It’s one after the other and they have something interesting to say. Personal, evocative and drilling in the need to be active, aware. A few cut off into silence when their time runs long. One of the march organisers promises to keep to a time limit and does so. By 14:00 (beyond the expected 13:00) the crowd majority is still standing in place, listening to the speakers speak. The beat of messages themselves are important. The flow is not helping matters. Knees are brittle. The shins are without feeling. There is no twitch left in the thigh muscles. The whole body is shutting down.
Or maybe that’s what happens walking right into standing still after a twelve hour drive in the bleak fog dense of night. Cover so thick the skin around the face keeps pulling itself back. It’s eating half a whole roasted chicken with chopsticks from a mixing bowl (it’s less messy that way) that drives the predawn.
There are calls to action. To getting more involved in the stream of things. To put the energy of the day into social and political activism in the weeks ahead. There is a plan beyond staying inside online social networks. It’s being on the ballot. To run for local elections as a start. Being on the boards and in the town halls. That’s where it counts. Taking it to the ground and the voting booths.
After the second hour standing in the cold getting colder, more and more people walk by with their signs on the way to start the march. It’s over the third hour now and more of the protesters rally to start the march already. And they do. One of the organisers runs on stage to remind us all about the route plan. Head toward the Washington Monument then something something. The speakers are still going on. The crowd starts walking anyway.
Dozens attempt to walk through the Smithsonian Castle, only to find that the bottleneck is themselves. The clearer path is the one with no sight-lines along Independence Avenue toward 14th Street. There is shuffling and walking is a stretch. The lines are massive and the direction at least flows. Back again with movement in the limbs and blood returns to being more than a solid block.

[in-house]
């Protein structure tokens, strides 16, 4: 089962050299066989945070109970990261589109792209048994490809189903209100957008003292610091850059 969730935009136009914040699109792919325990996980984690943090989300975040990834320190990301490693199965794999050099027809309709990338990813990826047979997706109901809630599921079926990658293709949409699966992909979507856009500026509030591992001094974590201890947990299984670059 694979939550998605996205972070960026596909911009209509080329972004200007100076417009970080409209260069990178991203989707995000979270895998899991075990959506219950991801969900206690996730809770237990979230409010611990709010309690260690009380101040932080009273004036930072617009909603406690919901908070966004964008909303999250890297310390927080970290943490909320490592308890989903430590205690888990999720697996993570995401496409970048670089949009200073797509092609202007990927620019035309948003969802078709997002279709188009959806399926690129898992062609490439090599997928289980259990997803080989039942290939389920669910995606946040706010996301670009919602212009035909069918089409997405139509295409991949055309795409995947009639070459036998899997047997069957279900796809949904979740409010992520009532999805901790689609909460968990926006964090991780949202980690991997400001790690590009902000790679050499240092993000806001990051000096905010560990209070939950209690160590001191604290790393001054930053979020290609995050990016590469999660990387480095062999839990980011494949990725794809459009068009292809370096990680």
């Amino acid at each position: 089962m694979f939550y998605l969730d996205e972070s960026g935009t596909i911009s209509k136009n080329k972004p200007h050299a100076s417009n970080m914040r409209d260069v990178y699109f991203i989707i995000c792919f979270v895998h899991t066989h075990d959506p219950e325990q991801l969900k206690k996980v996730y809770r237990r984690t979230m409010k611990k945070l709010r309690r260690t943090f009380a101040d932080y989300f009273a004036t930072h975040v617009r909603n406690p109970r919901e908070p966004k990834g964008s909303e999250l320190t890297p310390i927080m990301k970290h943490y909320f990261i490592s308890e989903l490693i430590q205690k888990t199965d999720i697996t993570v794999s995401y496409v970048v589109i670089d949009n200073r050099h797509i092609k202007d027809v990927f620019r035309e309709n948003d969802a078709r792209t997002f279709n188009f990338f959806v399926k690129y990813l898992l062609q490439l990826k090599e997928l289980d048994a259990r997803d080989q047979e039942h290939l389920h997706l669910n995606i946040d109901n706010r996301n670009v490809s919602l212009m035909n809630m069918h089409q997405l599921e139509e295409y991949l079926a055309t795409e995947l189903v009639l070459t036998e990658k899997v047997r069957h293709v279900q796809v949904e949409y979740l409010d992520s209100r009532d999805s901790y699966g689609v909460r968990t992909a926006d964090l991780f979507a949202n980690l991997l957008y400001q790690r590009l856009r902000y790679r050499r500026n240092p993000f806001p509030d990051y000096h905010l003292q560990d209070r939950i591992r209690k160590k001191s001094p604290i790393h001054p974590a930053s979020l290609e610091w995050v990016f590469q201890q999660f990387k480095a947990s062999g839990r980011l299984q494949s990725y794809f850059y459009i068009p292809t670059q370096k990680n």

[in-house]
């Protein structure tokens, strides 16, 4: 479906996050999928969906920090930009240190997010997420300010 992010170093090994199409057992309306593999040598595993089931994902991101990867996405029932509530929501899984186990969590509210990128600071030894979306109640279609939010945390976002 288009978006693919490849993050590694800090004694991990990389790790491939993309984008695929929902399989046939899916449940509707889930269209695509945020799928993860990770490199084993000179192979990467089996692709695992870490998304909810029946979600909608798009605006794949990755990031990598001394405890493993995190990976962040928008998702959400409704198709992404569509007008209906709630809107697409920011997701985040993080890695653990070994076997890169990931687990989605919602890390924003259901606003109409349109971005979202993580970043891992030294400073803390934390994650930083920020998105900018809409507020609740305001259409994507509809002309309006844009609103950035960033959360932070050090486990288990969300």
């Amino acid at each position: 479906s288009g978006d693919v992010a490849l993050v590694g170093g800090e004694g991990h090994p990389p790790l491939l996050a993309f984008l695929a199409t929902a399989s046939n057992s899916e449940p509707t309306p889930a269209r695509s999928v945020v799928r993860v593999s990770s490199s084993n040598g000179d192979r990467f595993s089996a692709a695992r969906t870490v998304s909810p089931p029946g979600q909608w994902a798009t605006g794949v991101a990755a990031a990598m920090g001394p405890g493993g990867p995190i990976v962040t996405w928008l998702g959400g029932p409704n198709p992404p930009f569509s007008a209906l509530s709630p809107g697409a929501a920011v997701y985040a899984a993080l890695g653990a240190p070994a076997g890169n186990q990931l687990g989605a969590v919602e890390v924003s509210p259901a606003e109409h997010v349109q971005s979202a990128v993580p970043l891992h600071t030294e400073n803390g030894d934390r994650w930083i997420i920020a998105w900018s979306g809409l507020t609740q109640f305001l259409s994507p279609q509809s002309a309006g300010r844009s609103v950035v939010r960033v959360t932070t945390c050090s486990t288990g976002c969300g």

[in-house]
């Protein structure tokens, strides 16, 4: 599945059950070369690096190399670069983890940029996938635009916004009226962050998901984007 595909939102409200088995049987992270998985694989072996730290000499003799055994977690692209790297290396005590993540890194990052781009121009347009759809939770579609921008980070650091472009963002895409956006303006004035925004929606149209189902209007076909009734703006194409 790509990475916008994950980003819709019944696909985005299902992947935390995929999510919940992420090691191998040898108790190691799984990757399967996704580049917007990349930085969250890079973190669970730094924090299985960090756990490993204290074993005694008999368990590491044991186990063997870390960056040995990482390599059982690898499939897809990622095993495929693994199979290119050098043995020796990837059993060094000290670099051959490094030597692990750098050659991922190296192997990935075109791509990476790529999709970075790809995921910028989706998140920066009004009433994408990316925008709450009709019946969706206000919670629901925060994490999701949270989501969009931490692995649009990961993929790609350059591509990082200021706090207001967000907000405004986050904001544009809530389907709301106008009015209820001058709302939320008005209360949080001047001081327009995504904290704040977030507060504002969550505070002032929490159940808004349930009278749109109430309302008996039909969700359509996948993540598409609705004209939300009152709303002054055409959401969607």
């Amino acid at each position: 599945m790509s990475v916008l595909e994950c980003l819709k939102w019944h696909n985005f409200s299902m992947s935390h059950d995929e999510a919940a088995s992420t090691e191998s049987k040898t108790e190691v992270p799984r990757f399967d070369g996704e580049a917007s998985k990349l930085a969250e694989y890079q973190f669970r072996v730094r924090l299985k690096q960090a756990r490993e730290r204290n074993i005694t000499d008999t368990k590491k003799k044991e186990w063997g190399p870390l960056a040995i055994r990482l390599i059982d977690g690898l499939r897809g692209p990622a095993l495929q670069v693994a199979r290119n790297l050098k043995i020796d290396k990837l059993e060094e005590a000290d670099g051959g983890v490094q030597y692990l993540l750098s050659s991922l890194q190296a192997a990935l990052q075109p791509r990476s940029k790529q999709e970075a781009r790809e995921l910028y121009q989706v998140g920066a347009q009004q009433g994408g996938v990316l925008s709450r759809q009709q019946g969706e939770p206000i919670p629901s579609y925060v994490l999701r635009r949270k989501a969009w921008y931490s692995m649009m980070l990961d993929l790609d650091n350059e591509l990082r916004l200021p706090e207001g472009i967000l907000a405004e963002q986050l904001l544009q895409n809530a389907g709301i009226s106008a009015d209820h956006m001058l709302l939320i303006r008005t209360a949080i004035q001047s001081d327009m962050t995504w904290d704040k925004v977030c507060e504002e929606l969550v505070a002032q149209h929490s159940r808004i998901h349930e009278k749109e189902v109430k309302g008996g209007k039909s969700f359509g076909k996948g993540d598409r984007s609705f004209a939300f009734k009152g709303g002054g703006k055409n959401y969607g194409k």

By the time the masses reach the monument they’re all over. Or maybe it’s the walking set from earlier. Either way there are people walking toward, back from it, or hanging around like snakes at all the available (few) portable toilets in the area. Dreading in the air is the smell, the rank odour, of some foodstuff that is more along the lines of molten plastic on bark. Not even mixed with salt.
The world may burn.
The wholeness, the inclusive nature of being out on a chilly day among a half million or more in the same mindframe, it zings the air. It’s scores deep in either direction for the same cause and creates this communal sense that perhaps it’s not all ashes and the soot rubbed along the teeth. May yet there be a fruits of this action that takes pride in pushing forth the kind of agenda that allows for people to feel welcome. Not of safe spaces, but the kind of atmosphere where being civil, and taking knowledge forward is a champion for itself with a throbbing nod to do something positive.
And with the walk back to the hotel, a little sit down waiting for takeaway ends up with the manager of Nooshi asking for you to wake up off the drool. It’s only before another ten hour drive back the other way the next morning.
Published on Sunday, 5 March 2017
By Ethan Switch
Well doesn't that just look tasty.